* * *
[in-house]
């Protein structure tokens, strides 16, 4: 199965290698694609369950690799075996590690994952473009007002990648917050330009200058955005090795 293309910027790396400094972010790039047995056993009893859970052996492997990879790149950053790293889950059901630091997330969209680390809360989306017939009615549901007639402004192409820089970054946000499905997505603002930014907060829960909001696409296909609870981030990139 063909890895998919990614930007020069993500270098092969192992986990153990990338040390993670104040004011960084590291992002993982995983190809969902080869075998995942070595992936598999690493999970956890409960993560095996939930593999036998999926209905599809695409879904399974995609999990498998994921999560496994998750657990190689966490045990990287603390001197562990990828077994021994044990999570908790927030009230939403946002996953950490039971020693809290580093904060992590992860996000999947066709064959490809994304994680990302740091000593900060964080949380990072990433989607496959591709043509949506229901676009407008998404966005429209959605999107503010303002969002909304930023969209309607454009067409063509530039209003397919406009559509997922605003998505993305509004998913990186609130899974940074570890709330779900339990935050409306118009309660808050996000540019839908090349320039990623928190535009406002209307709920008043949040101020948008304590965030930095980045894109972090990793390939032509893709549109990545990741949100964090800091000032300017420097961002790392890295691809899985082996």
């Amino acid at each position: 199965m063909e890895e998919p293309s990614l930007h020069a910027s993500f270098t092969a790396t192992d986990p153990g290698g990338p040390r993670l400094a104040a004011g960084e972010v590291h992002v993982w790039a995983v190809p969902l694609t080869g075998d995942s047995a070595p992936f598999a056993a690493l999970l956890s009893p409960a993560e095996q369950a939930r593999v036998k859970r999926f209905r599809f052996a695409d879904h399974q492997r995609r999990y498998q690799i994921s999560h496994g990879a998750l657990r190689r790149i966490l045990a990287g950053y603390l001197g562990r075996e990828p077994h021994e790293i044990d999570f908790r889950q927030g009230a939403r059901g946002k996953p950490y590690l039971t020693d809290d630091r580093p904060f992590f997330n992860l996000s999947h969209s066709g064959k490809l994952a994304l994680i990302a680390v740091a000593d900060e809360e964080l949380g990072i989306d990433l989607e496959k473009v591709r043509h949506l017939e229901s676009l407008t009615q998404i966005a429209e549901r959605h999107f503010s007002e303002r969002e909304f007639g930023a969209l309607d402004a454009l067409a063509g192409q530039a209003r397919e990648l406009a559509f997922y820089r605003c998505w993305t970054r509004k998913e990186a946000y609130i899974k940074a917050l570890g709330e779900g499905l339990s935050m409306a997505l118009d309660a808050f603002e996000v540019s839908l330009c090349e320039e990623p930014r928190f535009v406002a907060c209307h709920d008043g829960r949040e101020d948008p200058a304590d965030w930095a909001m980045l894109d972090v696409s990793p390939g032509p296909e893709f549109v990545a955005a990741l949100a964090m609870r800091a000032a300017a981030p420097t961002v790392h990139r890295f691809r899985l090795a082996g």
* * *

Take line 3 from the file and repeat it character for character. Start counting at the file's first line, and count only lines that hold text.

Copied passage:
């Amino acid at each position: 199965m063909e890895e998919p293309s990614l930007h020069a910027s993500f270098t092969a790396t192992d986990p153990g290698g990338p040390r993670l400094a104040a004011g960084e972010v590291h992002v993982w790039a995983v190809p969902l694609t080869g075998d995942s047995a070595p992936f598999a056993a690493l999970l956890s009893p409960a993560e095996q369950a939930r593999v036998k859970r999926f209905r599809f052996a695409d879904h399974q492997r995609r999990y498998q690799i994921s999560h496994g990879a998750l657990r190689r790149i966490l045990a990287g950053y603390l001197g562990r075996e990828p077994h021994e790293i044990d999570f908790r889950q927030g009230a939403r059901g946002k996953p950490y590690l039971t020693d809290d630091r580093p904060f992590f997330n992860l996000s999947h969209s066709g064959k490809l994952a994304l994680i990302a680390v740091a000593d900060e809360e964080l949380g990072i989306d990433l989607e496959k473009v591709r043509h949506l017939e229901s676009l407008t009615q998404i966005a429209e549901r959605h999107f503010s007002e303002r969002e909304f007639g930023a969209l309607d402004a454009l067409a063509g192409q530039a209003r397919e990648l406009a559509f997922y820089r605003c998505w993305t970054r509004k998913e990186a946000y609130i899974k940074a917050l570890g709330e779900g499905l339990s935050m409306a997505l118009d309660a808050f603002e996000v540019s839908l330009c090349e320039e990623p930014r928190f535009v406002a907060c209307h709920d008043g829960r949040e101020d948008p200058a304590d965030w930095a909001m980045l894109d972090v696409s990793p390939g032509p296909e893709f549109v990545a955005a990741l949100a964090m609870r800091a000032a300017a981030p420097t961002v790392h990139r890295f691809r899985l090795a082996g």